Witherspoon, Herbert, American bass; b. Buffalo, N.Y., July 21, 1873; d. N.Y., May 10, 1935. He studied composition with Horatio Parker and voice with Gustav Stoeckel at Yale Univ. (graduated, 1895); then was a pupil of MacDowell in N.Y. He then studied singing with Bouhy in Paris, Henry Wood in London, and G.B. Lamperti in Berlin. Returning to America, he made his operatic debut as Ramfis in Aida with Savage’s Castle Square Opera Co. in N.Y. in 1898. On Nov. 26, 1908, he made his Metropolitan Opera debut in N.Y. as Titurel in Parsifal; remained on its roster until 1916, where he distinguished himself in such roles as Sarastro, King Marke, Pogner, the Landgrave, and Gurnemanz. In 1922 he founded the American Academy of Teachers of Singing, subsequently serving as its first president. In 1925 he became president of the Chicago Musical Coll., and in 1931, president of the Cincinnati Cons, of Music; in 1933 he returned to N.Y., and in May 1935, was chosen to succeed Gatti-Casazza as general manager of the Metropolitan Opera, but he died of a heart attack after only a month in his post. He publ. Singing: A Treatise for Teachers and Students (N.Y., 1925) and 36 Lessons in Singing for Teacher and Student (Chicago, 1930).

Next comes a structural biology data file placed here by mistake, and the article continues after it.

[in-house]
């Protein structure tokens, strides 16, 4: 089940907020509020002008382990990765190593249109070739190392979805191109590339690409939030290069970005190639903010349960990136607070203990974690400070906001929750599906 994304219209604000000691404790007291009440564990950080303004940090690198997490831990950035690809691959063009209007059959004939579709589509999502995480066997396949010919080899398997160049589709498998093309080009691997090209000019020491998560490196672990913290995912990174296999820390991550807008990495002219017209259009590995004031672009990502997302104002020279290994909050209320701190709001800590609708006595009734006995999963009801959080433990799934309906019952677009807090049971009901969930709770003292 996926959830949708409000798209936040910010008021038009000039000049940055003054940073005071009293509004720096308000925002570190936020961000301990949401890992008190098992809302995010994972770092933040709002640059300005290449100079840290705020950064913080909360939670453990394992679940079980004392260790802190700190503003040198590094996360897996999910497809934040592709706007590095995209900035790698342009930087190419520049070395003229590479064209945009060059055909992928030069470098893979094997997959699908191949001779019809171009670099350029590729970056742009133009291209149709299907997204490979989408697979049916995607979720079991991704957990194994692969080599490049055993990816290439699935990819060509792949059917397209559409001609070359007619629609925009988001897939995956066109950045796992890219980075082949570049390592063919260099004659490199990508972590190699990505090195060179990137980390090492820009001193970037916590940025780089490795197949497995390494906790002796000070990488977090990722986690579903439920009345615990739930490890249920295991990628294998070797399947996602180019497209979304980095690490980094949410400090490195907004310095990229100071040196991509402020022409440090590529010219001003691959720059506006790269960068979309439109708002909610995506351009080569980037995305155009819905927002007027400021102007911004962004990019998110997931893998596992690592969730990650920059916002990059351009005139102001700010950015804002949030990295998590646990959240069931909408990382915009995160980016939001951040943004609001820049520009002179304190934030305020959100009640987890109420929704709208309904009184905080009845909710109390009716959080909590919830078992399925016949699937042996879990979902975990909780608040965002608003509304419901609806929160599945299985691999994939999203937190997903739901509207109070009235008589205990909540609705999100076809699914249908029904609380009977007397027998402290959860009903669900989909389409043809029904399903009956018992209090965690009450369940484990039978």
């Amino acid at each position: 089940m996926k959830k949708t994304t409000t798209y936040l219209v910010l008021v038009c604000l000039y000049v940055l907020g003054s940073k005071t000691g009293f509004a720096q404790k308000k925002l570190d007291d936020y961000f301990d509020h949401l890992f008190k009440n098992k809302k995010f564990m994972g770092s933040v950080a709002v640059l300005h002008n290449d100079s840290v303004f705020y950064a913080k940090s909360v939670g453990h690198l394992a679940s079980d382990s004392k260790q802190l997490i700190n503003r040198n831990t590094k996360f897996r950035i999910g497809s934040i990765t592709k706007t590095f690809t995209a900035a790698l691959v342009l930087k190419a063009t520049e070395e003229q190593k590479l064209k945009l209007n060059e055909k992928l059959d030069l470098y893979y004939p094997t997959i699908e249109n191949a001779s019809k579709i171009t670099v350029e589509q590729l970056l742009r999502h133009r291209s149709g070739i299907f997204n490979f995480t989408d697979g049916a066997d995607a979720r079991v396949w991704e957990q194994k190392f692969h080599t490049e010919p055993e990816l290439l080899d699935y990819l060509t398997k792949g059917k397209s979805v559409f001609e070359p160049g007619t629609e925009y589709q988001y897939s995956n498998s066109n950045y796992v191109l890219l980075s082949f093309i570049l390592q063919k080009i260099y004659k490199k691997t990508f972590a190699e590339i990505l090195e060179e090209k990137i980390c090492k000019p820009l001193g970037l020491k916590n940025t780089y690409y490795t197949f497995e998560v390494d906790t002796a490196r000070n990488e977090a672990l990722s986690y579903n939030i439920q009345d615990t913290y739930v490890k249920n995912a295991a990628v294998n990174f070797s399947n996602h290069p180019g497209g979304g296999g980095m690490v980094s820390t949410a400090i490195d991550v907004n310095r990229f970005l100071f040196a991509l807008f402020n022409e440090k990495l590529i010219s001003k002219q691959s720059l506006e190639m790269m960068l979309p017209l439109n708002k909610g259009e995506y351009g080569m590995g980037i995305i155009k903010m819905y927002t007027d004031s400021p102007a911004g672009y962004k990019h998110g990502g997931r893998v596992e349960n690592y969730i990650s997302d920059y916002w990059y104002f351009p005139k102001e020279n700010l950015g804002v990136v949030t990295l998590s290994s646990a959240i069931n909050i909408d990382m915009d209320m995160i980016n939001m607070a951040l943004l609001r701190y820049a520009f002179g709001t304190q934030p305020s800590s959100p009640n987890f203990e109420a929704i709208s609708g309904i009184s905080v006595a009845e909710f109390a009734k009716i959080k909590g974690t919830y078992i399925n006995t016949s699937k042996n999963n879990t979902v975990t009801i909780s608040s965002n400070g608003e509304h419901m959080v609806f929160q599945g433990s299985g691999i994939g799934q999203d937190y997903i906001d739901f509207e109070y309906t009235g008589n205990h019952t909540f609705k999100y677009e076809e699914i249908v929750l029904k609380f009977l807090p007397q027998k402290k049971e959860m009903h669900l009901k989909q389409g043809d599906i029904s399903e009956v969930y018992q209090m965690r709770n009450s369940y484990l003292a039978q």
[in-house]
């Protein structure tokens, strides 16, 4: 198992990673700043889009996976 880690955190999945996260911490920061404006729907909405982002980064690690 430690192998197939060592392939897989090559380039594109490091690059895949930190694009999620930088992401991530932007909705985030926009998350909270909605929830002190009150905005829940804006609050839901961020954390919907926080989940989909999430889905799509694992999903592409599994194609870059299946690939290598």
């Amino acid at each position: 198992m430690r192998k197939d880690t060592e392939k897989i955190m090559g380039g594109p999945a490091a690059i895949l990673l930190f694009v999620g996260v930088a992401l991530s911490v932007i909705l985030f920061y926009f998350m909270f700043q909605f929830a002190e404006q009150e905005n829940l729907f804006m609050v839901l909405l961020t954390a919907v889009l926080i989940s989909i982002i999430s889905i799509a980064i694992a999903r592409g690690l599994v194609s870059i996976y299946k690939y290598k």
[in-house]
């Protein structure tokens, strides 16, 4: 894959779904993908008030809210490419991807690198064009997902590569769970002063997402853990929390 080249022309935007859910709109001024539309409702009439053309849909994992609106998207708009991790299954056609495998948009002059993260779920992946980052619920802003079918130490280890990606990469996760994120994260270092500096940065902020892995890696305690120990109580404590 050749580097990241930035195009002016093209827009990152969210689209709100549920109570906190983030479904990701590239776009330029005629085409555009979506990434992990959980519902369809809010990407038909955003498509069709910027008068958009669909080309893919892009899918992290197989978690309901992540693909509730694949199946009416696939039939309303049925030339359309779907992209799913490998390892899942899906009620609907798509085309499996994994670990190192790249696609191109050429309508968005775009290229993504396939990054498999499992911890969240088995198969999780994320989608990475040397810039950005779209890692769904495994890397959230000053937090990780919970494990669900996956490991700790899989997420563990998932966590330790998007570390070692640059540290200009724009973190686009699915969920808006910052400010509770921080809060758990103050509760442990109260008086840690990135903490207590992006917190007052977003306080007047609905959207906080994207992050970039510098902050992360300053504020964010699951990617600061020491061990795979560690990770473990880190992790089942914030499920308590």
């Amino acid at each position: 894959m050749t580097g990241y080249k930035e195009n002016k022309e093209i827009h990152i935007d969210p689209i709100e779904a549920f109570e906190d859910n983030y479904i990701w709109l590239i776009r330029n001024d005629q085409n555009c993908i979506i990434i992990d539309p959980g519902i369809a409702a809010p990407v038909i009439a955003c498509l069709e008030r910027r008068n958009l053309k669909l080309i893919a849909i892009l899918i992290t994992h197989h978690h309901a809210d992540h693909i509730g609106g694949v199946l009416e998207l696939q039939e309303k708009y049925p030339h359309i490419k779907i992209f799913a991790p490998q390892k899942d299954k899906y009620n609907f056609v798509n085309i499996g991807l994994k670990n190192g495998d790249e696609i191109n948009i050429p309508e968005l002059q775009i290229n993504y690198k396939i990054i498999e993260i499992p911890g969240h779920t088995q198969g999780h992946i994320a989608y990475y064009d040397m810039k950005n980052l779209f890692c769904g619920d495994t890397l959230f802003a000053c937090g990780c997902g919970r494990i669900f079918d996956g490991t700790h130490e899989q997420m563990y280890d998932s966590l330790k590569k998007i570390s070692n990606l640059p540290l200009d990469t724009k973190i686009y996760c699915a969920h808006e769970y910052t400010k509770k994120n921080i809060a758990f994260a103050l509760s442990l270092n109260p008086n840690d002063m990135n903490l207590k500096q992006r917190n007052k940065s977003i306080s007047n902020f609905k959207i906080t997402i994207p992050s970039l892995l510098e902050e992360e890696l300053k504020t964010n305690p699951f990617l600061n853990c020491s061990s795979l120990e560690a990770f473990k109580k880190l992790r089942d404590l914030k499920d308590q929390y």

—Nicolas Slonimsky/Laura Kuhn/Dennis McIntire